Many times over the past few weeks both Karl and I teased the trade deadline as a time of great change. A time of both frustration and new possibility. So it should be no surprise (none whatsoever!) that this much ballyhooed deadline passed with very little activity to speak of.
In the interest of not dwelling on it (and because it’s late) let’s dive right into today’s wire.
Tyson Ross | San Diego Padres | SP | ESPN: 1.5 percent ownership; Yahoo!: 3 percent; CBS: 8 percent
YTD: 2-4, 2.90 ERA in five starts
It took injuries to Jason Marquis and Clayton Richard to give Tyson Ross another shot in the San Diego rotation, and even though the Padres were one of the few teams adding players at the deadline (by acquiring fellow starter Ian Kennedy) it seems like Ross’ job in Petco is safe for now. That alone would be encouraging for fantasy owners looking for a deep-league waiver addition. The fact that he’s pitched so well this year makes it doubly so.
In his two starts since rejoining the Padres rotation, against the Diamondbacks and Brewers, Ross has fanned 13 and walked just three in 14 innings. Those are impressive results, even if one of those teams is missing its baddest hitter (hi Ryan Braun!). It’s an incredibly small and (nearly) worthless sample to analyze, but his numbers overall this season are surprisingly strong. His ERA (2.90) is indeed pacing ahead of his (3.65) and his xFIP (4.11) but those are both respectable numbers, particularly for a guy who is available almost everywhere.
It’s true that Ross is not exactly a prospect, at 27-years-old, and his minor league track record has many pedestrian numbers. But it’s also true that Ross is throwing harder right now than ever before. Maybe more importantly, he has more separation between his fastball and change up than ever before, too.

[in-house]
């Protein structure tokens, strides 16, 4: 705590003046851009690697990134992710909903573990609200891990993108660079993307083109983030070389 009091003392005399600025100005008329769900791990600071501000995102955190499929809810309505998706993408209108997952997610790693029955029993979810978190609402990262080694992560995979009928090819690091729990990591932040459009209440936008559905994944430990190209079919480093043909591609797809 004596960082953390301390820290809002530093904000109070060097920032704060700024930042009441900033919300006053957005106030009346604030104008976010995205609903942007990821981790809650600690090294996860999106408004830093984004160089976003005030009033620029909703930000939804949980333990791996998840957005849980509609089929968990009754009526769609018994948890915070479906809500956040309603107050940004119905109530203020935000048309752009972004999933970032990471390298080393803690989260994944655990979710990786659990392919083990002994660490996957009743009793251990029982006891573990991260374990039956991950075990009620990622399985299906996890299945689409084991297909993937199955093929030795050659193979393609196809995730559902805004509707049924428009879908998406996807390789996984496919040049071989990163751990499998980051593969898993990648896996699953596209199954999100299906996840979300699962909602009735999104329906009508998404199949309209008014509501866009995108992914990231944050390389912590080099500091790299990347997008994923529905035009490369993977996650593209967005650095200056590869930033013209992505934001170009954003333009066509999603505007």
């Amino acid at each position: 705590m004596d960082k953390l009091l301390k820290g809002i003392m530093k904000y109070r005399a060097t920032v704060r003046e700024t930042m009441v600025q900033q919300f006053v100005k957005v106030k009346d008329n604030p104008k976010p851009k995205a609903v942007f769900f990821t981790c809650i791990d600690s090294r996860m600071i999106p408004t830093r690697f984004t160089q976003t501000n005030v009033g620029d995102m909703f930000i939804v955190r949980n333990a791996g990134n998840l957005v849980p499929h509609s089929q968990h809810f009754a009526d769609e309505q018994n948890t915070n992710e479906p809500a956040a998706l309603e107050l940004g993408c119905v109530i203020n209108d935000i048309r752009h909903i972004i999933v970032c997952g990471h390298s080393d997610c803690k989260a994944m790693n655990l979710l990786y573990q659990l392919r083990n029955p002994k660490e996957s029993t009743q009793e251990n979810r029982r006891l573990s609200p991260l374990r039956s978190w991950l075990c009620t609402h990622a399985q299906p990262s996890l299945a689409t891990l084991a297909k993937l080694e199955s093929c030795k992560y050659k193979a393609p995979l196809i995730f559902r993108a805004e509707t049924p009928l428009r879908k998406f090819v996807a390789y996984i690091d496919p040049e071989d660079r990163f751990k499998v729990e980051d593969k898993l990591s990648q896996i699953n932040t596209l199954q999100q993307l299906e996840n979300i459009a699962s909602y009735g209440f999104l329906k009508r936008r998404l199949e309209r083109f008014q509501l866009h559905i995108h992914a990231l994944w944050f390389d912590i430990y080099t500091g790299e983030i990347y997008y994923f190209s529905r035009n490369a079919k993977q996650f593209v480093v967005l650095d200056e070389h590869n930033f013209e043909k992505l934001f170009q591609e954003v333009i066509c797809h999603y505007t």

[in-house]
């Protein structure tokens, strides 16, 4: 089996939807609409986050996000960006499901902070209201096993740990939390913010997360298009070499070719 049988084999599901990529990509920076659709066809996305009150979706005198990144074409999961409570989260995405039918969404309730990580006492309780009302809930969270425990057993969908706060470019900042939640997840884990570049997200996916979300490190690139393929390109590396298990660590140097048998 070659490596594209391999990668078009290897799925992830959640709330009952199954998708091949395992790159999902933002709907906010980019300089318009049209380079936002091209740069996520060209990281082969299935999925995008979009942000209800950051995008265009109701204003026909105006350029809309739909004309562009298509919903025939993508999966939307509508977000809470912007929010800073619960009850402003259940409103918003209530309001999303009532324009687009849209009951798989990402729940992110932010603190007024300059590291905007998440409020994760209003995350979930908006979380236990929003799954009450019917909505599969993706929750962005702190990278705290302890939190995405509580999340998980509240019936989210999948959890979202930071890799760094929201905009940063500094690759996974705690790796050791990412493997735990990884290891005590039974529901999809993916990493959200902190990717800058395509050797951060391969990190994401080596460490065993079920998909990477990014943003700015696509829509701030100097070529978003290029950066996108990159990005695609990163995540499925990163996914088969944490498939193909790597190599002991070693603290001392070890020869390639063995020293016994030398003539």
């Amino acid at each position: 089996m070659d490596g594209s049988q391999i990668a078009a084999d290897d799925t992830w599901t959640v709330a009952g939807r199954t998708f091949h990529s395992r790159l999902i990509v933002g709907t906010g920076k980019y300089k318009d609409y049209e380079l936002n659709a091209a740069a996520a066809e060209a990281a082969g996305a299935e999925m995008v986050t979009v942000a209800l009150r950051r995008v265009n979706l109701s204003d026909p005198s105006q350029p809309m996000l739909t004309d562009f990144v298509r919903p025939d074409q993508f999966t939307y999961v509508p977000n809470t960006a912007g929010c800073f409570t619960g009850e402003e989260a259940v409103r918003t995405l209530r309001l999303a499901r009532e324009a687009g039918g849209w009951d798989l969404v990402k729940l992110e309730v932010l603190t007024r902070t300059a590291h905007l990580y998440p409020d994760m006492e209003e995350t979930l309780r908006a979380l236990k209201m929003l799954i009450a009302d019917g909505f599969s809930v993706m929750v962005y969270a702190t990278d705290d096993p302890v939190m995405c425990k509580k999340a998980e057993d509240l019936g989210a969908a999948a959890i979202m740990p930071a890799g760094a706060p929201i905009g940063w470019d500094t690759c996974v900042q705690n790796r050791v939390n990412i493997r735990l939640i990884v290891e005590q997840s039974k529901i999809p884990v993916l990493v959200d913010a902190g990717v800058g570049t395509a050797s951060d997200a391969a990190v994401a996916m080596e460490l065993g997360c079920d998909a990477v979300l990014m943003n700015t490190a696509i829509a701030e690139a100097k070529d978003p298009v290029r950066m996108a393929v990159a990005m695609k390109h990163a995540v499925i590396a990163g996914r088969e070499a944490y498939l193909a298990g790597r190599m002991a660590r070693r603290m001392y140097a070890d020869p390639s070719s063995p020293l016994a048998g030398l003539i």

Ross’ fastballs are clocking in this season at 93.9 miles per hour, nearly 1.5 faster than last season. Lest we attribute that to the time he’s spent pitching in short bursts out of the pen, Ross was around 96 in both of his starts last week. While he’s seen that rise in velocity, it might be just as important to his overall success that he’s essentially been able to maintain the speed on his previous changeups. I’m not a pitching coach, but it seems likely that widening that gap makes success more likely.
And he’s had success this year. His sub-3 ERA is not here to stay, but he shows many encouraging signs that he could be a worthy addition to fantasy rosters down the stretch. He pitches in a rather extreme pitchers park, in a division that lacks an offensive juggernaut (unless you count the Dodgers or Rockies, and I’m not sure I do). He gets tons and tons of groundballs (51.8 percent this year), and he strikes out twice as many batters as he walks (19.3 percent vs. 9.9 percent). He’s getting more swings outside the zone this year than ever before (32.1 percent), and his swinging strike rate is higher than it has been in the previous two seasons (8.8 percent).
There are things to like here. As always with guys this available this late in the season (of course) there are things to dislike as well. Namely his lack of a track record of sustained success (in the major leagues or minor leagues), and the fact that his two strong starts came against weak offensive teams. But, hey what do you want? This is the waiver wire, man. We go where others are unwilling to tread.
Recommendation: Deep league (or AL-only) fodder.